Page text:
NATIVE MISTLETOE DESIGN

WINDOW TAKEOVER-  THE BOROUGHS

WINDOW TAKEOVER- THE BOROUGHS

This August, Alasdair and Eddy from The Boroughs have invited Isabel to do a Window takeover in their beautiful East Brunswick design store, showcasing the Native Mistletoe Design Project.

We welcome you to come in or wander past the store to see the project in its full glory. You can’t miss it. Whilst you’re their check out the other local artist, designer and makers who call The Boroughs home- you wont leave empty handed.

Products from this project are exclusive to The Boroughs and can only be bought in store.

345 Lygon Street | East Brunswick | VIC 3057

WWW.THEBOROUGHS.CO | @THEBOROUGHS3057

ABOUT THIS ARTWORK

Words by Isabel

Earlier this year I spent the summer time in King Valley, the country town where I grew up. I had been commissioned by Rebecca Mayo to develop a repeat design for upholstery using Native Mistletoe as my subject, which grows abundantly in this region. The project focused on the haustorium in particular, which is the nugget where the mistletoe attaches itself to it host- the tree on which it will live. We also intended to eco dye the fabric with the plant's leaves.

I started reading and gathering information and my understanding of many native Australian species grew. I fall into the group of people who, with plenty of evidence mind you, believe that mistletoe is not a pest but a plant that provides an ecosystem for others to live amongst. Australia’s Native Mistletoe is a fascinating species and the more you learn the more you notice its presence dotted around the countryside.

My favourite time of year is when the mistletoe is flowering, creating a fiery red flare to its cascading chandelier. Once you have caught the mistletoe bug you can't help getting excited when you discover a new species in a new spot or a species growing off a species, off a species.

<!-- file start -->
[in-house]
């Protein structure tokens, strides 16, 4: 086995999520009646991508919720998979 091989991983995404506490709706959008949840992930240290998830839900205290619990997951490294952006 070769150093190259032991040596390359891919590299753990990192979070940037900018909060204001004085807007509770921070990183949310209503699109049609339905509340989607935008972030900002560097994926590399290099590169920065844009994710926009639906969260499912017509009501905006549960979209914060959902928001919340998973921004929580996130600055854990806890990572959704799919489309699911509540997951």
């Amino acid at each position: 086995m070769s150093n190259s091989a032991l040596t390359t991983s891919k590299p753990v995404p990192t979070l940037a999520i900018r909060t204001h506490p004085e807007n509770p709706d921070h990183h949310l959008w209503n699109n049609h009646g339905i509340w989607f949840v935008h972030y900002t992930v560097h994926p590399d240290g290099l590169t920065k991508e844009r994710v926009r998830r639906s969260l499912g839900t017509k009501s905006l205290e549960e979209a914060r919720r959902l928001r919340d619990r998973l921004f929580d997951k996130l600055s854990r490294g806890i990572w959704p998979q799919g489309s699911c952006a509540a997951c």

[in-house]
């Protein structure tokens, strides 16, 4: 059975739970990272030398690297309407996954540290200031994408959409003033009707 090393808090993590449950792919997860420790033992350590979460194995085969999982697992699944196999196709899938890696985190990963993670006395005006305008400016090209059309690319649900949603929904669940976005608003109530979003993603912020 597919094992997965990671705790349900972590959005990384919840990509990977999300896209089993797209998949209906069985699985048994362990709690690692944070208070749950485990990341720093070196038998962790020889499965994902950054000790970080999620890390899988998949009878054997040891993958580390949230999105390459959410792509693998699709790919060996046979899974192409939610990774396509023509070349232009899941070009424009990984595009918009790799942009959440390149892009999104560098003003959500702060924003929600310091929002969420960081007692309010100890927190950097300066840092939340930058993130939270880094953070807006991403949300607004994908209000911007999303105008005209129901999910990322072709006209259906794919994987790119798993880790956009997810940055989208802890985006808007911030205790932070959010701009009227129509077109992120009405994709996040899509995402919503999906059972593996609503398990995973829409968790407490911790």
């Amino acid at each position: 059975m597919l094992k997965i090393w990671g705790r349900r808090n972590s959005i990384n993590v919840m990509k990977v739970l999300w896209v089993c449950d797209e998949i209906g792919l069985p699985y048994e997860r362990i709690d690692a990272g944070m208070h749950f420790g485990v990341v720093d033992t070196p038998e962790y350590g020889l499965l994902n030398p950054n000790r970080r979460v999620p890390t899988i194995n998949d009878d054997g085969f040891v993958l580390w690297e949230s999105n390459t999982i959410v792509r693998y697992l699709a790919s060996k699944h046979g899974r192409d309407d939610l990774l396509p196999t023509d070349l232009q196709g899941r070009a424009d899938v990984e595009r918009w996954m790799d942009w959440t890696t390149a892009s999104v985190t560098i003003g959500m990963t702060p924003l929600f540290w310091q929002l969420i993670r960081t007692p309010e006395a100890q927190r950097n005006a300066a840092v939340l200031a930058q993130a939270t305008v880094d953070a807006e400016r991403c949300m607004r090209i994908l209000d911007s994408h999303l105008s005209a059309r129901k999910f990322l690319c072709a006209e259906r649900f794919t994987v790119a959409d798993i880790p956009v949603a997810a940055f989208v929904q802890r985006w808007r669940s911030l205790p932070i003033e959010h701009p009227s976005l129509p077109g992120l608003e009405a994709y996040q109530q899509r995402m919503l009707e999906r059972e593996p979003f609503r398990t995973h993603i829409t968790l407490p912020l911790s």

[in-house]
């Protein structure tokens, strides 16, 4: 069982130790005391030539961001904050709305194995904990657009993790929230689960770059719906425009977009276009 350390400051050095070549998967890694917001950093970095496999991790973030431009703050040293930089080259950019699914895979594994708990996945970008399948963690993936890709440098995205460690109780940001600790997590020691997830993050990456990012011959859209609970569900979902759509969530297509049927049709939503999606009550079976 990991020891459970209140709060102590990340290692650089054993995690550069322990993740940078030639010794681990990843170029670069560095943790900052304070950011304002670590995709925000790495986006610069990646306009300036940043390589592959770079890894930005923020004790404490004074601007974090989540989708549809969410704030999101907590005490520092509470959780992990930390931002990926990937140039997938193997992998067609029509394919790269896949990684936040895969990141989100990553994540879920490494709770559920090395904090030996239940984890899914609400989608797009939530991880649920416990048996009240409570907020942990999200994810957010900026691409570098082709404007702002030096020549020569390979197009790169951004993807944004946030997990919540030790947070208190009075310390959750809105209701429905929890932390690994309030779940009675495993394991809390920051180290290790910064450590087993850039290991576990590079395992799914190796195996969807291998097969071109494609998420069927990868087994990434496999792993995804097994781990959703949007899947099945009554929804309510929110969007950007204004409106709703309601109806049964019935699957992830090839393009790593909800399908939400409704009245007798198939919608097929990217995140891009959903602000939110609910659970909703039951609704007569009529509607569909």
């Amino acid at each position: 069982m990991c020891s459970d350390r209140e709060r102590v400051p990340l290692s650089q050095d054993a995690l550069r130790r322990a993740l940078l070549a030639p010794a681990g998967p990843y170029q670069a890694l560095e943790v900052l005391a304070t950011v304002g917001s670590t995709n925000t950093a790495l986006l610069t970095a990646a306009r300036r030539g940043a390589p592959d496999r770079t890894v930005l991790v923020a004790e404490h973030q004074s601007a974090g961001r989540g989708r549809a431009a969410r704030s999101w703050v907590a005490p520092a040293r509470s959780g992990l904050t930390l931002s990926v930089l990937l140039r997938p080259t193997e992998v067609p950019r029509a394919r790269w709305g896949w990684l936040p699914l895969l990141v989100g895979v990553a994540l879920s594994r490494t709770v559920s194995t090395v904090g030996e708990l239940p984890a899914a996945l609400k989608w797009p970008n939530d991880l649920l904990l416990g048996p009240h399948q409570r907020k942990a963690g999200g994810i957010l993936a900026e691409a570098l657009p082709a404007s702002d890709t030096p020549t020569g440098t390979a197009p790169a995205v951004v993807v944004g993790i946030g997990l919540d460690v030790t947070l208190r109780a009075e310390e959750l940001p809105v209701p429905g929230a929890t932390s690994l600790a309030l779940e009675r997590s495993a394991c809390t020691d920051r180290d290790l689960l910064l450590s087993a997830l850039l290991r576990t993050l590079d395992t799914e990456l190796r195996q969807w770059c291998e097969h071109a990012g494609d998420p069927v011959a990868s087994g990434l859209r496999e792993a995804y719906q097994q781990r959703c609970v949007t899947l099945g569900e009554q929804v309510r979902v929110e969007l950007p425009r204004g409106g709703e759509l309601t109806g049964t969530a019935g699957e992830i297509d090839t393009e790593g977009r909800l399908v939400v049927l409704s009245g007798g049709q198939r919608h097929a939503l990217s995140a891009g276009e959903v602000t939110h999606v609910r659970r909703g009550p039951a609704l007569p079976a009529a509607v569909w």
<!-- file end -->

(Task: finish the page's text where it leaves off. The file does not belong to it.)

In this artwork I have studied the cross section of a Native Mistletoe haustorium. Haustorium/ Haustoria- a slender projection from the root of a parasitic plant, enabling the parasite to penetrate the tissues of its host and absorb nutrients to live.

With the help of my friend and mentor Rebecca Mayo, we screen printed with an alum and iron mordant paste directly onto the fabric. A mordant is a substance used to set dye to fabrics. By using these two mordants we were able to achieve two colours simultaneously when placing the fabric in the eco dye bath.

I hope you fall in love with the magic of Native Mistletoe, as I have.

You can follow the project from start to finish on Instagram

@isabelninayoung | #mistletoedesignproject

BEHIND THE SCENES- tremendous gratitude to everyone who made this project happen.

Thank you to my fabulous friend and mentor Rebecca Mayo for her continuous guidance, support and inspiration, this project is the result of Rebecca’s infectious love of Mistletoe, to Adele at ANU Textiles Department for the use of her print tables and workshop, to Neroli a.k.a Ms Dandy N  for giving my fabric form, to Lauren at Elbe Textiles for the use of her Somerfield Coat pattern, to my lovely friends and family for all the love and support, Dad thank you for coming out in the summer heat to harvest mistletoe, to the Christison’s for an off grid housesit in the north-east where this project came to life on their kitchen table and to the beautiful Alasdair and Eddy at The Boroughs for their on going support and wisdom. Thank you for believing in me.

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Design development- Haustoria cross section